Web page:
Bachelor of Science
Department or Program Chair
Andrea Boyle, PhD., FNAP
Luanne Linnard-Palmer EdD, RN
Type 1 Diabetics have various ways of managing their diabetes that have been studied for their effectiveness. Pregnancy in the Type 1 Diabetic has been understudied. It is known that Diabetics in general have poorer pregnancy outcomes because of poor glycemic control. This coupled with the fact that the body needs 3-4 times more insulin as pregnancy comes to an end makes managing blood glucose levels challenging for diabetics (Lowdermilk, 2016, p. 689). For the Type 1 Diabetic, there are two main ways to control diabetes: multiple daily injections using at least two type of insulin and continuous subcutaneous insulin injections, also known as an insulin pump, which uses one type of insulin. Research shows that insulin pump therapy increases the amount of control over blood glucose levels safely throughout all three terms of pregnancy. It also shows that insulin pump therapy is more effective than multiple daily injections at maintaining consistent blood glucose levels and lower Ha1C levels. Improvements need to be made at the labor and delivery level of care. Currently patients are put on an intravenous insulin drip once they enter into the hospital. Limited research has been preformed during this crucial time to see the safety and effectiveness of insulin pump therapy during this stage. One study showed that there was a higher percentage of success with regards to maintaining glucose levels in both mother and infant when an insulin pump was continued. These findings suggest that more research needs to be applied to the labor and delivery process of Type 1 Diabetics using insulin pumps to establish protocols for safety for both mother and baby.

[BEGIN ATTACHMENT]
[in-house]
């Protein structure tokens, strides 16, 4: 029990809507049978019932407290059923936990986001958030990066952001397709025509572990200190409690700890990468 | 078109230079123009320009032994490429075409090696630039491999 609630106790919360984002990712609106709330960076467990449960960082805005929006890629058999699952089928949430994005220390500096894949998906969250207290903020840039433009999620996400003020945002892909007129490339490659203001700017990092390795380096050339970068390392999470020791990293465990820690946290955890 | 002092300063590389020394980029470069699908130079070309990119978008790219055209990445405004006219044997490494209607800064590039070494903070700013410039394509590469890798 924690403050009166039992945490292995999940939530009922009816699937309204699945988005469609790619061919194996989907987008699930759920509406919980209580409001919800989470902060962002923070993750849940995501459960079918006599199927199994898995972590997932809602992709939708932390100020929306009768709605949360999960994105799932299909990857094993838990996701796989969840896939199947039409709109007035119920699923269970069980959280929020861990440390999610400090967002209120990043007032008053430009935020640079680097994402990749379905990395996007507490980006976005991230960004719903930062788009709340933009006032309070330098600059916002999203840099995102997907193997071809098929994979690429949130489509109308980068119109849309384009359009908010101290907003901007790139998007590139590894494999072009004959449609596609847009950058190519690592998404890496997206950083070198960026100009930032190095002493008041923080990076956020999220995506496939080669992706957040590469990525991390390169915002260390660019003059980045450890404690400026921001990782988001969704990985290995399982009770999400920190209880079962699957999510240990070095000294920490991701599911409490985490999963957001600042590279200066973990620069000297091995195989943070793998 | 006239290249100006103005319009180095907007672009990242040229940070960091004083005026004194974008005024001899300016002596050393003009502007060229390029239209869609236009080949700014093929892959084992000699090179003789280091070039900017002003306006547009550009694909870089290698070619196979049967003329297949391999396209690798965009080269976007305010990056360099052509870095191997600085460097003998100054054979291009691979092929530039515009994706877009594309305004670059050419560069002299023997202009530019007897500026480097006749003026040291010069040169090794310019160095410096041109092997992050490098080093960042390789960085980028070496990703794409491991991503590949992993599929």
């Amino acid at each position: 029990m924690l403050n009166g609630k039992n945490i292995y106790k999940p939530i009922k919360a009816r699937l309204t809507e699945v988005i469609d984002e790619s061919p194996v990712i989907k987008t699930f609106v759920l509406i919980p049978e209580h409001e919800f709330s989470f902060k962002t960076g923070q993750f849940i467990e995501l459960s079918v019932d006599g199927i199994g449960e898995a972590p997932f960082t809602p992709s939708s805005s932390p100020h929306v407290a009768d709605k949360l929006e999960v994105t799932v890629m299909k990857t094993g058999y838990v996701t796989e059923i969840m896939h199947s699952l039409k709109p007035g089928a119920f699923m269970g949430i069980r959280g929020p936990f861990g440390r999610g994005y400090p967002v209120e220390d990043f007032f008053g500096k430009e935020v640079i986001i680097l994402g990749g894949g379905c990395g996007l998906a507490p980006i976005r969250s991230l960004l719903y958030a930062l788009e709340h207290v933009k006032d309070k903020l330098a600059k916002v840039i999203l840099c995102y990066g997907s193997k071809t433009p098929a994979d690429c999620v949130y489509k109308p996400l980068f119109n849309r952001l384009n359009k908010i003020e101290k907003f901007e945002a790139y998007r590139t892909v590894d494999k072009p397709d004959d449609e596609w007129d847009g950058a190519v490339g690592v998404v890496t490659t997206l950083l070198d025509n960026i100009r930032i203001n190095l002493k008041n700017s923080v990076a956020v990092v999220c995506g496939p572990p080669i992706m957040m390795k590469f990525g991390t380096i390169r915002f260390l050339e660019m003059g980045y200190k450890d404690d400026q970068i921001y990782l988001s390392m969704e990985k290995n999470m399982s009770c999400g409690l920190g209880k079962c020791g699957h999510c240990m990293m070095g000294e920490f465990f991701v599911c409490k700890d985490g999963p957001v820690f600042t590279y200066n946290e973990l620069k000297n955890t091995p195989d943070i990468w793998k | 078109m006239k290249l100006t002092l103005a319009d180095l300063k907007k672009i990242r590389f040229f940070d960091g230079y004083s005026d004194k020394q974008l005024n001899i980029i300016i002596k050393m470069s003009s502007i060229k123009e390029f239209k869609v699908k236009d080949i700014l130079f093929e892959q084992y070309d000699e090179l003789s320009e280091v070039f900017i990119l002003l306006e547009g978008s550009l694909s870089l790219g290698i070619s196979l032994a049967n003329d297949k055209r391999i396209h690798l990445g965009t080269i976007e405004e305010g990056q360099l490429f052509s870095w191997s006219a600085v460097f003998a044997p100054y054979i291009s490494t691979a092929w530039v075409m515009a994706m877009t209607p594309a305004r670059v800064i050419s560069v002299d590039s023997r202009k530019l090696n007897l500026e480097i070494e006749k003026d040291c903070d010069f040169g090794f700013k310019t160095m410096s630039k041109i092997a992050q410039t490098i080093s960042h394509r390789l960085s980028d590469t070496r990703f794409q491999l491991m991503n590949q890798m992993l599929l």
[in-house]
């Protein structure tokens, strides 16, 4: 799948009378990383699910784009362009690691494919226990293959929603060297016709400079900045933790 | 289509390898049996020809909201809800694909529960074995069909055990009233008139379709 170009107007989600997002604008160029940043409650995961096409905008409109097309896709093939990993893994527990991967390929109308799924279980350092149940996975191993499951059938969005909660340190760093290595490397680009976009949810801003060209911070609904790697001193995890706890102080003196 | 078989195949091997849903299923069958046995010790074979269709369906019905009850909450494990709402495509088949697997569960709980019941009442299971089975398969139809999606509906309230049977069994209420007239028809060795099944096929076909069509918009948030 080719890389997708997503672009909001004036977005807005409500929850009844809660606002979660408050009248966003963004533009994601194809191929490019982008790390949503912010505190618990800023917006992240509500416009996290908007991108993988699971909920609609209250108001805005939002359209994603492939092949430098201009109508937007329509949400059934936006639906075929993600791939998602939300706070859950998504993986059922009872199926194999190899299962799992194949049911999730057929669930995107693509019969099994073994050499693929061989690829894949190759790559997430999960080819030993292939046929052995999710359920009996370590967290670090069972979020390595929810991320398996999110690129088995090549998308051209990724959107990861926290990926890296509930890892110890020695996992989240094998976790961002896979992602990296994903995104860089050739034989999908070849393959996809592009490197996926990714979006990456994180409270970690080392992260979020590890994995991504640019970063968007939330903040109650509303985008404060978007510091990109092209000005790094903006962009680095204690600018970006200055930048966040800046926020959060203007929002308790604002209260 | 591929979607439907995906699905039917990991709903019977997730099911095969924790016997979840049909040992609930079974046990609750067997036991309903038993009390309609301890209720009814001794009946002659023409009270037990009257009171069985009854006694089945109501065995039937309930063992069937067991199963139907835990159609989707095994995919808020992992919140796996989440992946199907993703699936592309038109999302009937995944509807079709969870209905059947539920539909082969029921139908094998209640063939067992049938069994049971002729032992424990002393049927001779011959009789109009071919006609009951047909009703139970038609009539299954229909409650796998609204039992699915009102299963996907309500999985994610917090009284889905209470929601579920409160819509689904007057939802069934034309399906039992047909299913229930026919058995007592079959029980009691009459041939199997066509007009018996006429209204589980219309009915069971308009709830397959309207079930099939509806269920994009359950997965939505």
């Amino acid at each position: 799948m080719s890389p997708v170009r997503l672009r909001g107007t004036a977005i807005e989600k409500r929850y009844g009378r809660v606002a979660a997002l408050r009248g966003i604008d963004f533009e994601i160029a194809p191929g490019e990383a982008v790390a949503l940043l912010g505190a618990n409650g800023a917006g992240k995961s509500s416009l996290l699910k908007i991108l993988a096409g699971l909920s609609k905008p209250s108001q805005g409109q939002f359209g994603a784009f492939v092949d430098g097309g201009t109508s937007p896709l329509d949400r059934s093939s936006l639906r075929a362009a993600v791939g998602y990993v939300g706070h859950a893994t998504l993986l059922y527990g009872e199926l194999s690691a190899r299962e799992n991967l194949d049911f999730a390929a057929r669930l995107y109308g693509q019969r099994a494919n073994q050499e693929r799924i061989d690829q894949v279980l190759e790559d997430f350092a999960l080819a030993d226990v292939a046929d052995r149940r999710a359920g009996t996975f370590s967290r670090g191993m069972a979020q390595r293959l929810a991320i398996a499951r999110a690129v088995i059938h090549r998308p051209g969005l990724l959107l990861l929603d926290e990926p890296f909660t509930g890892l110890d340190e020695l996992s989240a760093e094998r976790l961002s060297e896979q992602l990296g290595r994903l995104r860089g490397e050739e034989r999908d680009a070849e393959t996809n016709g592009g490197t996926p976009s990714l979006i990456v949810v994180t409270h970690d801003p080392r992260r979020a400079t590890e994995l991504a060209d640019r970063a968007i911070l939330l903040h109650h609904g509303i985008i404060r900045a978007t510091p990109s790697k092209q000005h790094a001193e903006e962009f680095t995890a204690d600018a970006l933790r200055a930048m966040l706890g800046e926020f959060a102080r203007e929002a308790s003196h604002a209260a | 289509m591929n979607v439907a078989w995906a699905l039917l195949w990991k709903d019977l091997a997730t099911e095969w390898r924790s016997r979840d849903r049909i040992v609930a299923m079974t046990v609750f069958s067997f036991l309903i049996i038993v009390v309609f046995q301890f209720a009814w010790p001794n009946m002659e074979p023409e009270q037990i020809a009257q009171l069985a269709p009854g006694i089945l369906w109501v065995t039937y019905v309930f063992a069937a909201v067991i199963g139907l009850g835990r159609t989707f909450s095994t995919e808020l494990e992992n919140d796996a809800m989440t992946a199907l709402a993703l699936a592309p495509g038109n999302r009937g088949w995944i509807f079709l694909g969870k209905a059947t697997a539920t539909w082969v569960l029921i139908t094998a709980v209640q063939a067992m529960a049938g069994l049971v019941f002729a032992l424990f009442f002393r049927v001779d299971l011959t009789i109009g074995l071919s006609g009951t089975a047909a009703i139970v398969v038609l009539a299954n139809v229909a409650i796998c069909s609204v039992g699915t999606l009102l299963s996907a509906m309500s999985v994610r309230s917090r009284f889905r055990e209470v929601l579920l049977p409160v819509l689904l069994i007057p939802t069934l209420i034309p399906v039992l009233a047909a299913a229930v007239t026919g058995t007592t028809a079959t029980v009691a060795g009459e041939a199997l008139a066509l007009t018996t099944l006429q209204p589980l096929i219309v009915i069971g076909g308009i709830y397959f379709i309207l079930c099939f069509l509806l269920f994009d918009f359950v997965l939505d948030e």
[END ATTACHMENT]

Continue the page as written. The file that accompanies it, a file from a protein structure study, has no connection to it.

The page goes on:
Endocrine System Commons, Endocrine System Diseases Commons, Endocrinology Commons, Endocrinology, Diabetes, and Metabolism Commons, Female Urogenital Diseases and Pregnancy Complications Commons, Health and Physical Education Commons, Maternal, Child Health and Neonatal Nursing Commons, Medical Education Commons, Nursing Midwifery Commons, Obstetrics and Gynecology Commons, Therapeutics Commons